In the first part of this series, I attempted to assuage our fears of what is lost by conducting jury selection virtually by identifying what we have gained from this new medium. In the second and final part of this series, I address the concern with jurors’ ability to evaluate the credibility of witnesses who testify remotely or are wearing masks (i.e., in a socially distanced courtroom), as well as to empathize with them and ensure due process (i.e., honor the presumption of innocence). Drawing again upon theory and anecdote, I demonstrate that our fears are much less palpable than originally thought.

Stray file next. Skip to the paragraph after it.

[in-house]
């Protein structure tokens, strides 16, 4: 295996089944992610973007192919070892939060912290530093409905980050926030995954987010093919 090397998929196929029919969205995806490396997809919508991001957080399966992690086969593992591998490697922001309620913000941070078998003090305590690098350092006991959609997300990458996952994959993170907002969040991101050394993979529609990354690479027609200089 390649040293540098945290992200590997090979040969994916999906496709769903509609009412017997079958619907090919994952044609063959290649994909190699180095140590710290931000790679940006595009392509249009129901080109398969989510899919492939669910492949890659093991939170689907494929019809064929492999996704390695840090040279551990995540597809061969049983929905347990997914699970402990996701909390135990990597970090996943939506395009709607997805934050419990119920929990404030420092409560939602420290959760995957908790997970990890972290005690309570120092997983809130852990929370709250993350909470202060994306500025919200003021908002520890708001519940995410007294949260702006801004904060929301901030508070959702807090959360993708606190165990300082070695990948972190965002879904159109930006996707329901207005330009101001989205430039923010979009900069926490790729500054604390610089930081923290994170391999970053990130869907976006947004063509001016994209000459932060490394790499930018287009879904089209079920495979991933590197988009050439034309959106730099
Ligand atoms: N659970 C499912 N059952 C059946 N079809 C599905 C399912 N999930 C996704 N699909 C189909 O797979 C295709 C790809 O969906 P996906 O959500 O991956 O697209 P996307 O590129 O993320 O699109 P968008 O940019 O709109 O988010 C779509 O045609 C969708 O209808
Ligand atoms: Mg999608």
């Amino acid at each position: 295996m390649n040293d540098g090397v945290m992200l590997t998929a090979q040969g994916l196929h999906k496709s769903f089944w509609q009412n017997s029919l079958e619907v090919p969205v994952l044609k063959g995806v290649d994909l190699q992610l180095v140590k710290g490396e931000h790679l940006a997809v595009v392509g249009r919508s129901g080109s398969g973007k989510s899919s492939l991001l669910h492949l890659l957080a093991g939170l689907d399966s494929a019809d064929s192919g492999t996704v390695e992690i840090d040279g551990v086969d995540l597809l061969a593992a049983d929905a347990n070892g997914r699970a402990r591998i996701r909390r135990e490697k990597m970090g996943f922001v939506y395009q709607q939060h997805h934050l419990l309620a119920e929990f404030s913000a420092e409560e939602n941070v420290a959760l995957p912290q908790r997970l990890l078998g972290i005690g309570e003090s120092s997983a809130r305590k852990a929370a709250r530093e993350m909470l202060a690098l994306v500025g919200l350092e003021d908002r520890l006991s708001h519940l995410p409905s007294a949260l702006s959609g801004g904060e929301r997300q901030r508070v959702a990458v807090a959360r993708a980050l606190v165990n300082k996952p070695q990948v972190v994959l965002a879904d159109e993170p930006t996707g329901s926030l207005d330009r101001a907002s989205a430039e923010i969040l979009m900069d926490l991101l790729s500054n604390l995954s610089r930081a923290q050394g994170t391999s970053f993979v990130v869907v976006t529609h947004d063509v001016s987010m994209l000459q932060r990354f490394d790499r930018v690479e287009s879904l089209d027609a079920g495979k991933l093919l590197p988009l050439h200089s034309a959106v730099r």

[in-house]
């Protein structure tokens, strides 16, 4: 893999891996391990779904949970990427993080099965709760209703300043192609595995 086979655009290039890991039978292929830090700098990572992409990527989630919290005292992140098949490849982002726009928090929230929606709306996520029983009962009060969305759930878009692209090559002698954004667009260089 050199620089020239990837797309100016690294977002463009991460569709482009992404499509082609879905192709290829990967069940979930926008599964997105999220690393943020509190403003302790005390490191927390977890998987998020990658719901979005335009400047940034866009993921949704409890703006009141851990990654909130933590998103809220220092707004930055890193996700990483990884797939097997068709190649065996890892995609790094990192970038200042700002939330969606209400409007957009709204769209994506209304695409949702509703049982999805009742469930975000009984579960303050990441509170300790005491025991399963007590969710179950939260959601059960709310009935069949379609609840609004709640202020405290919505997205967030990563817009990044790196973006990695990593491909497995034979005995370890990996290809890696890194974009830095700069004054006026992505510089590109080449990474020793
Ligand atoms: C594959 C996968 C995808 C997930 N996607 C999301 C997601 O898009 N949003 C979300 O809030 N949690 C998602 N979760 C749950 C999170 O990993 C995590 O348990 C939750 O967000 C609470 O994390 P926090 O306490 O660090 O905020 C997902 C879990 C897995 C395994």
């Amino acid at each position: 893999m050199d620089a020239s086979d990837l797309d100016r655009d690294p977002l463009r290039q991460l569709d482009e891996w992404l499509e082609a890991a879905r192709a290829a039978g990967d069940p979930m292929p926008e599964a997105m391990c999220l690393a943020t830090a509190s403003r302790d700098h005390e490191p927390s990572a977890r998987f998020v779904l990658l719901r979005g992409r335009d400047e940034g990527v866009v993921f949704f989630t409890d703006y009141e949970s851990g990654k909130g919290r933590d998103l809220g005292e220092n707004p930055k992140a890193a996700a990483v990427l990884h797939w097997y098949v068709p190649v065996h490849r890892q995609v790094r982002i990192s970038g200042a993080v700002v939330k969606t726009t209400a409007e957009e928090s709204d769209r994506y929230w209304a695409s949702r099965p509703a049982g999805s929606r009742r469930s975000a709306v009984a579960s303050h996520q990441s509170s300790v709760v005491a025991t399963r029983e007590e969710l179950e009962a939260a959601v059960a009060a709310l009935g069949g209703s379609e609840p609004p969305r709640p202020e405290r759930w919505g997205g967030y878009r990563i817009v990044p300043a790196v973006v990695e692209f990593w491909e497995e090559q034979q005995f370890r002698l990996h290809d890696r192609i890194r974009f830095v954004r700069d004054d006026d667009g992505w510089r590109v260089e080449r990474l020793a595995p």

Evaluating Witness Credibility
One of the most seminal findings in psychology is that people, regardless of their level of alleged “expertise” or other individual difference characteristics, are not very good at detecting deception (Bond & DePaulo, 2006, 2008). In fact, overall rates of correctly identifying lies from truths are no better than chance. What we have found, however, is that there is some variability in the inclination to view others as truthful, and some people are perceived as more credible whether they are lying or telling the truth.